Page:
The dialogue wasn’t as corny. As memorable as some of the lines from “A New Hope” are, overall it’s pretty cheesy. I don’t mean to bash the movie. It’s not bad, and some people like that corny sort of optimism. I just liked this one more.
You can take it or leave it, I guess, but there you go. It’s not great, but it’s a very good movie. Highly recommended.
Back in 1991, a book came out that rocked the world of ten year old Josh: Timothy Zahn’s Heir to the Empire, the inaugural book in the Star Wars Expanded Universe. It officially opened up the post Return of the Jedi galaxy for exploration, for better or for worse. Most of the time I remember loving the EU– back before it was necessary to differentiate between levels of canon– and I only remember a few stinkers in the mix. (I’m looking at you,Crystal Star.)
Fast Forward– I guess we really should say “chapter skip” now?– a few years, and the trailer for The Phantom Menace hit. I was excited as the next dude, but I remember having misgivings even then. There’s a double-bladed lightsaber? I thought only Exar Kun was so skilled and savage as to be able to use a double-bladed lightsaber, and he’s been dead for thousands of years, but heck. It’s a big galaxy. Maybe this Sith lord is just that awesome.
Well, we all know how that went.
I said good bye to most of the EU somewhere along the lines of the second prequel film. It wasn’t just that the prequels were subpar, or that they contradicted the previously established “canon” of the novels/games/comics– and until the prequels came along, it was Canon– it was that they did it cavalierly, in little ways that showed utter spite for what had been written. The Clone Wars glimpsed through the lens of Zahn were something terrible and unnatural. In the prequel films, they’re a muddled mess, and clones, an unnatural abomination that felt terribly wrong to Luke in Zahn’s trilogy, are suddenly… good guys. Qui Xux was no longer the Death Star’s naive designer; its origins lay with some bug people on some planet in a muddled and incoherent conflict. Jedi are no longer the badasses that they were in the EU, capable of knocking Star Destroyers out of orbit with the force (albeit at the cost of their life), they were chumps who, universally, didn’t have the Force sensitivity to see betrayal coming. The biggest fight put up by a Jedi during the slaughter was from a youngling.
Anyways. The only thing I felt when Disney canned the previous EU was some sadness at the loss of Zahn’s wonderful villain, Grand Admiral Thrawn and quite a bit of schadenfreude. But then Star Wars Rebels came along, and all of a sudden it felt like the old Star Wars was back. And the Clone Wars cartoon turned out to be not half bad. And that trailer? Man, that trailer. All reasonable expectations went out the window the first time I saw the Millennium Falcon in the Episode 7 trailer.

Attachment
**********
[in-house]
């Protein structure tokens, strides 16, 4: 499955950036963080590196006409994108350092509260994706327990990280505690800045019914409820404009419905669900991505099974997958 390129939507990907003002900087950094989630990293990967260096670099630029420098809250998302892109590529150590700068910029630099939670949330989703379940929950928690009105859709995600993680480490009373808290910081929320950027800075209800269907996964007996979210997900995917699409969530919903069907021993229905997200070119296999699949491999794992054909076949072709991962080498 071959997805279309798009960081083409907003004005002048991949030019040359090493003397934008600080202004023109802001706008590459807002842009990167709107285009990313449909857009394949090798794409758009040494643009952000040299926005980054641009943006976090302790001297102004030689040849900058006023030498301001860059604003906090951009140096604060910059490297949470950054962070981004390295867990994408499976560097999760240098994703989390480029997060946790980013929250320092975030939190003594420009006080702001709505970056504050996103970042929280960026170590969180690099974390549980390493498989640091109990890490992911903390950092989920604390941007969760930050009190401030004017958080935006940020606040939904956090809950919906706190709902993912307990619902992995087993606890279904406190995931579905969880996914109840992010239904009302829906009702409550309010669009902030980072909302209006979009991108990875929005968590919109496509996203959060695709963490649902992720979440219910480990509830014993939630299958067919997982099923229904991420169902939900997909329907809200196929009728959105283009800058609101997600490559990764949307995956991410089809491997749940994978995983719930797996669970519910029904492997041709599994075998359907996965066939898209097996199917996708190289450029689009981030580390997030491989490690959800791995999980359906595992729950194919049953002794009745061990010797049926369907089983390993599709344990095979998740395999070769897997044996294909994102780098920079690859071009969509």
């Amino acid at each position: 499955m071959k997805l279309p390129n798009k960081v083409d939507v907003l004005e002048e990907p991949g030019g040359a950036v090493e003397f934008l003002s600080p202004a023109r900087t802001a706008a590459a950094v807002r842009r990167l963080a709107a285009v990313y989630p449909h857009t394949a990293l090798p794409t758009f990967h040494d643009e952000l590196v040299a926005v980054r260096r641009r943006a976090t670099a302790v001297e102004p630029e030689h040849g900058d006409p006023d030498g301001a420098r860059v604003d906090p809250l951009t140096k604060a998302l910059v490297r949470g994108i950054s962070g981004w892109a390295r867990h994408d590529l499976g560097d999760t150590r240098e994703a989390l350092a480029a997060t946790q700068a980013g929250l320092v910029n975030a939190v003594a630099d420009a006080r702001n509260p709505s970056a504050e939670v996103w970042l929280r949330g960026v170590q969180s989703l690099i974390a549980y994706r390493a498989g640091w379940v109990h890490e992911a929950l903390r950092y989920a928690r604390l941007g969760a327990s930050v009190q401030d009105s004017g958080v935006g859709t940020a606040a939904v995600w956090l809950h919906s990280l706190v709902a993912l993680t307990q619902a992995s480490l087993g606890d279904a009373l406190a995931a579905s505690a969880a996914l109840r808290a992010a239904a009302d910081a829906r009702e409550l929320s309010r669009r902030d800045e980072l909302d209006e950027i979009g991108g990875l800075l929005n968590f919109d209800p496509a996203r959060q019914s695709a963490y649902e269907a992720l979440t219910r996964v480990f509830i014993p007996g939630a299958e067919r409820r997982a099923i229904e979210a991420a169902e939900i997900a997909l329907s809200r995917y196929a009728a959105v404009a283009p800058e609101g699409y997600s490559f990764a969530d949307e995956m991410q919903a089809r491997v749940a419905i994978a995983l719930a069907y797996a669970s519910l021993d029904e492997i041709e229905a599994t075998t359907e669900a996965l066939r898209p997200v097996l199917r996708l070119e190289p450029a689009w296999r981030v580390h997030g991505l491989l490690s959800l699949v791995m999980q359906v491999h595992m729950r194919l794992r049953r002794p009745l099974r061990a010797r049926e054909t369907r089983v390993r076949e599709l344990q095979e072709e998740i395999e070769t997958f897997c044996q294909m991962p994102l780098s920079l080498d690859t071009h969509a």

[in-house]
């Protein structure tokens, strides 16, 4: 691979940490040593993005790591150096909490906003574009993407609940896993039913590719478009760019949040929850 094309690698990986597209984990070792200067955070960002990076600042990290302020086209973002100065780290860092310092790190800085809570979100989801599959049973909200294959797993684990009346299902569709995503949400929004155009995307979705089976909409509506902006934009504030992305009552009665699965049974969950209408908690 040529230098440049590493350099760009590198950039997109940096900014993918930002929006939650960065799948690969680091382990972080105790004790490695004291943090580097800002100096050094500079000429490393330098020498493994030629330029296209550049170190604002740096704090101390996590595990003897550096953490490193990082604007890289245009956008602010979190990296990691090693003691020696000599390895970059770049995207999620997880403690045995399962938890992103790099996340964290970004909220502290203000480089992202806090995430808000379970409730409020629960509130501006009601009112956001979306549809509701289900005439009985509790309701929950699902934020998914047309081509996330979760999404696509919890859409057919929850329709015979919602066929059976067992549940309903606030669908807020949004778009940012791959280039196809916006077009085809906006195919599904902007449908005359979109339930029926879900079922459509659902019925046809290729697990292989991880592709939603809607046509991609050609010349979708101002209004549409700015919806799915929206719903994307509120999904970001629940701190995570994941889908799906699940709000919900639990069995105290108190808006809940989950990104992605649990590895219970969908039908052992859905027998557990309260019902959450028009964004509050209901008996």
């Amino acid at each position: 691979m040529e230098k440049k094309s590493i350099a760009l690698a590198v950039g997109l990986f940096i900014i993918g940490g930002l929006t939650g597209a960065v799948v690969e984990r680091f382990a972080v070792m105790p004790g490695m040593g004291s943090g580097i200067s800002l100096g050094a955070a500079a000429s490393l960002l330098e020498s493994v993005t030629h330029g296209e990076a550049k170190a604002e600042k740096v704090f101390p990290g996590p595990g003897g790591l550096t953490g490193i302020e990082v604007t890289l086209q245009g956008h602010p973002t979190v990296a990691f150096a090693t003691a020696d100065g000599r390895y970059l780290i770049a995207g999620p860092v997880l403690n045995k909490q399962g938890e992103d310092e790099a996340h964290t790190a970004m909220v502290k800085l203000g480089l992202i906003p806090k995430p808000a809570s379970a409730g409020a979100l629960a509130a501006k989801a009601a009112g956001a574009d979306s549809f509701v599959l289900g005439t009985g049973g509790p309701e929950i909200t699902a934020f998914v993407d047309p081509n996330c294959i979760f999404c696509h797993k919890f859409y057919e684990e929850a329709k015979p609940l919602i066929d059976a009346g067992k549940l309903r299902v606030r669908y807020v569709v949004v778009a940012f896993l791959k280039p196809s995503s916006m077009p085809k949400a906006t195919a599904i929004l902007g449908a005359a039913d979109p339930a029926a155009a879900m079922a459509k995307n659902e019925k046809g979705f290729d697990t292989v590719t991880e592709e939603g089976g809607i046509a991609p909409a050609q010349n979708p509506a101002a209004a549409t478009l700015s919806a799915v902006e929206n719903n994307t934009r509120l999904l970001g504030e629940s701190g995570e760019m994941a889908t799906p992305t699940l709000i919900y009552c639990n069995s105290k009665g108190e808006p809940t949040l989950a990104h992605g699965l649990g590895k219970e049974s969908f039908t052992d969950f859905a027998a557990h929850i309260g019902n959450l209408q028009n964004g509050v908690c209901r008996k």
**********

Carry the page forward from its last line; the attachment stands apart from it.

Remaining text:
So when Star Wars: Aftermath came out while my wife and I were taking a weekend in Frankenmuth, Michigan, I cheerfully logged into Bronner’s wifi and downloaded the book on to my Kindle, stole away to their snack bar, and holed up with my book, some deliciously terrible nachos, and a Coke while my wife browsed endless selections of Christmas ornaments. It was time to see the new EU! Lets see what wonderful glimpse of the future of Star Wars awaits!
And Aftermath was…. not very good. Really. I stopped reading Somewhither for this? I’m back on it Somewhither now, after taking a month and a half to read Aftermath, which should be telling. Yes, I’m in seminary and I have to spend most of my days reading Tertullian and a giant, terribly boring book on Christian counseling, but this was light science fiction. I should’ve destroyed it. I should’ve chomped that thing down into little bits, because there’s no easy like reading science fiction after fighting your way through Patristic era writers easy.
Star Wars: Aftermath opens immediately in the Special Edition’s added scenes of citizens rejoicing at the Imperial defeat at Endor. And then, wonderfully, logically, Imperial police come along and put down the riot on Coruscant. Because an Emperor’s death doesn’t mean the end of an Empire, y’know? After that, we pop in with our real characters: Rae Sloane, an Imperial Admiral, fighting to keep the Empire from falling apart after the massive loss of troops and equipment at Endor. Norra Wexley, a Rebel pilot, returning home to find her son after fighting for the rebellion. Temmin Wexley, Norra’s son, who tinkers with droids and gets in over his head with the local crime syndicates. Wedge Antilles, on a scout mission searching for Imperial remnants in the Outer Rim. Sinjir Rath Velus, an Imperial loyalty officer who deserted at Endor. Jas Emari, a Zabrak bounty hunter that once hunted Rebels for the Empire and is now hunting Imperials for the New Republic.